The executor appointed is not acting in the best interests of the beneficiaries – can I remove the executor of the estate?
Beneficiaries often raise concerns about the competence or honesty of the executor appointed under a grant of probate. These concerns escalate when they do not receive their inheritance after a period of time has passed following the death of the deceased. In certain cases, the beneficiaries may be worried that their inheritance may be compromised as a result of a conflict between the executor’s personal interest and that of the beneficiaries. In these situations, when a tipping point is reached, the beneficiaries want to replace the executor.
The replacement of an executor is not a simple case of the beneficiaries acting unanimously and replacing the executor. The removal of an executor can only be achieved by a beneficiary or creditor of the estate making an application to the court for the grant of the probate issued to that executor to be revoked and for a new grant to be issued to a beneficiary or creditor of the estate or a professional trustee company or the Public Trustee to administer the deceased estate. An executor is usually a family member or a close family friend. Hence, the removal of an executor is not only a complex and costly exercise but can also be emotionally draining.
In Western Australia, under the court’s inherent powers and pursuant to section 18 of the Supreme Court Act 1935 (WA), the Supreme Court has the power to revoke the grant of probate issued in relation to a deceased estate within Western Australia. The court in all other states and territories in Australia have similar powers. In what circumstances will the court exercise its powers and remove the executor by revoking the grant of probate issued? Case law indicates the court may act when it is shown that the executor: –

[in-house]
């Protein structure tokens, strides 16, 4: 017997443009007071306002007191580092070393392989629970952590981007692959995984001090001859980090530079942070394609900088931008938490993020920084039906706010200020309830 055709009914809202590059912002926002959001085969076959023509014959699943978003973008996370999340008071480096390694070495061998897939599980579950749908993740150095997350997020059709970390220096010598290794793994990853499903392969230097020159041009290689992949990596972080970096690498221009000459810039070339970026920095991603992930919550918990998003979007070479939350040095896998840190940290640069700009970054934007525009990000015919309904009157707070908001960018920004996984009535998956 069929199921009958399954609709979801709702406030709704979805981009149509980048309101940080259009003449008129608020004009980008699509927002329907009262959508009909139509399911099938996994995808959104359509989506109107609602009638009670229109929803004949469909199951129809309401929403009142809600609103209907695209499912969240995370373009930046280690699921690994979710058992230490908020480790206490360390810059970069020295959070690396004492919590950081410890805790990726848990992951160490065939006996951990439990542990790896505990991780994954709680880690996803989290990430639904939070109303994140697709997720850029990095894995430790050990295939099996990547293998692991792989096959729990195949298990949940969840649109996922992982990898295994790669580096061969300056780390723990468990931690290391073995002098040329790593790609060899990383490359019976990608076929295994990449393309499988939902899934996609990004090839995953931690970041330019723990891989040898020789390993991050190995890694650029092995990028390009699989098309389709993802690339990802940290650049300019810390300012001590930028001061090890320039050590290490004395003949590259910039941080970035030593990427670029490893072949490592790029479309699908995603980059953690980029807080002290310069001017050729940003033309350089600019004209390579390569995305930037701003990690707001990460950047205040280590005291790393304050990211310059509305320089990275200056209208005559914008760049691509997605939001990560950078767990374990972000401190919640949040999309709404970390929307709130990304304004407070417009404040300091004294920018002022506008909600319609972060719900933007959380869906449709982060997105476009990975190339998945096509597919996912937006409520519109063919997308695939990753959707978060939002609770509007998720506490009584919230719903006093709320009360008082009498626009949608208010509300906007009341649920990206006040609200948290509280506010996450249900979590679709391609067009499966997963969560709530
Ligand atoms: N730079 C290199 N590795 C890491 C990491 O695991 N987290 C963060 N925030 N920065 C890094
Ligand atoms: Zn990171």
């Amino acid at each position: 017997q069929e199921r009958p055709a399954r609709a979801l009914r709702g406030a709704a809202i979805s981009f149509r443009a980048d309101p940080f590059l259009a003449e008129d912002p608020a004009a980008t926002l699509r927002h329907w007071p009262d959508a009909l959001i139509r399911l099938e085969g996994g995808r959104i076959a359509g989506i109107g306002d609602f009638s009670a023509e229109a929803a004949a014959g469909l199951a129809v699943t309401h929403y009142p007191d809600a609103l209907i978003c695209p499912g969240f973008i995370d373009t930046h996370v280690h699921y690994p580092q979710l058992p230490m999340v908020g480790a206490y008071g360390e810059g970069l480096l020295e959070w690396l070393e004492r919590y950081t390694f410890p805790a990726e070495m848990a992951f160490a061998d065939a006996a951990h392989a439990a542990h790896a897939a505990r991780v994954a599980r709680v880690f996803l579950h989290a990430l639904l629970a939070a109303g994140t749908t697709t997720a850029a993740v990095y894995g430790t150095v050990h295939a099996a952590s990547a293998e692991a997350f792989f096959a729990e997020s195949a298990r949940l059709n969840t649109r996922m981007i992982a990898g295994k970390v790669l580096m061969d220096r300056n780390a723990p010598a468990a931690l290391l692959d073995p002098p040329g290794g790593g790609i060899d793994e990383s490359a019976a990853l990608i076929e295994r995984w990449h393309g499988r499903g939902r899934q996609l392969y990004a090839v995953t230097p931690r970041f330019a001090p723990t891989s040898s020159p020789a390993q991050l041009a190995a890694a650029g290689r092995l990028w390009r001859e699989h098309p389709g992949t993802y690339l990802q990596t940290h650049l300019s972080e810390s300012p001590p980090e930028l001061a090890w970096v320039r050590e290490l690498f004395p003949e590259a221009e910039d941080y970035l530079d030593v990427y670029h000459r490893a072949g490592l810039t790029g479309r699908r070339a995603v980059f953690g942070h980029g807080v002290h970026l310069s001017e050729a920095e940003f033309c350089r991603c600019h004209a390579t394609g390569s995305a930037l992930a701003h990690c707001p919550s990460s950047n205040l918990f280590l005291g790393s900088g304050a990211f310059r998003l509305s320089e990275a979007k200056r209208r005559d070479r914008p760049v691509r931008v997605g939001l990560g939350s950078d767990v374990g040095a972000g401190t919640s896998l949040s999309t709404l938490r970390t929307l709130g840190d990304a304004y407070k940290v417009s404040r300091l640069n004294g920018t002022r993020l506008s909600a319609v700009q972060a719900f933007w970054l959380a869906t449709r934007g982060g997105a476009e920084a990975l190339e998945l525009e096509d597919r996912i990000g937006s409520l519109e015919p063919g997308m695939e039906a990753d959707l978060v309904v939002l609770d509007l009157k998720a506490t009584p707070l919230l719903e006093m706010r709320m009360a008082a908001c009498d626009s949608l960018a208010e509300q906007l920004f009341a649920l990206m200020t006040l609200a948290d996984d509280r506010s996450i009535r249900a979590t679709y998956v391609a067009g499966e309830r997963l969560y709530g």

- has caused unwarranted delay in the administration of the estate.
- has failed to communicate with beneficiaries.
- has failed to account for the assets and liabilities of the deceased estate.
- has caused unreasonable delay in paying beneficiaries their entitlement.
The court may also remove the executor when it is found that the executor has a conflict of duty and interest in carrying out the executor’s executorial duties under the will. However, the court has held that not every conflict should result in the removal of an executor but that removal will occur when the executor’s conflict of duty and interest is likely to affect the efficient and satisfactory administration of the estate.
In exercising the jurisdiction to remove an executor, the guiding principle is the welfare of the beneficiaries and the welfare of the estate as a whole. This turns on the facts of each case. It is based on the court’s consideration of all the factors impacting on the deceased estate which when combined show that the welfare of the beneficiaries is opposed to the continued appointment of the executor. A decision is then made based on the discretion of the court.
Contact Robertson Hayles Lawyers at (08) 9325 1700 or by email at firstname.lastname@example.org for advice on the removal and replacement of the executor of the estate.
The above content is only intended to provide a general overview of the topic discussed. It is not intended to be comprehensive nor does it constitute legal advice. You should seek legal advice specific to your circumstances before acting or relying on any of the above content.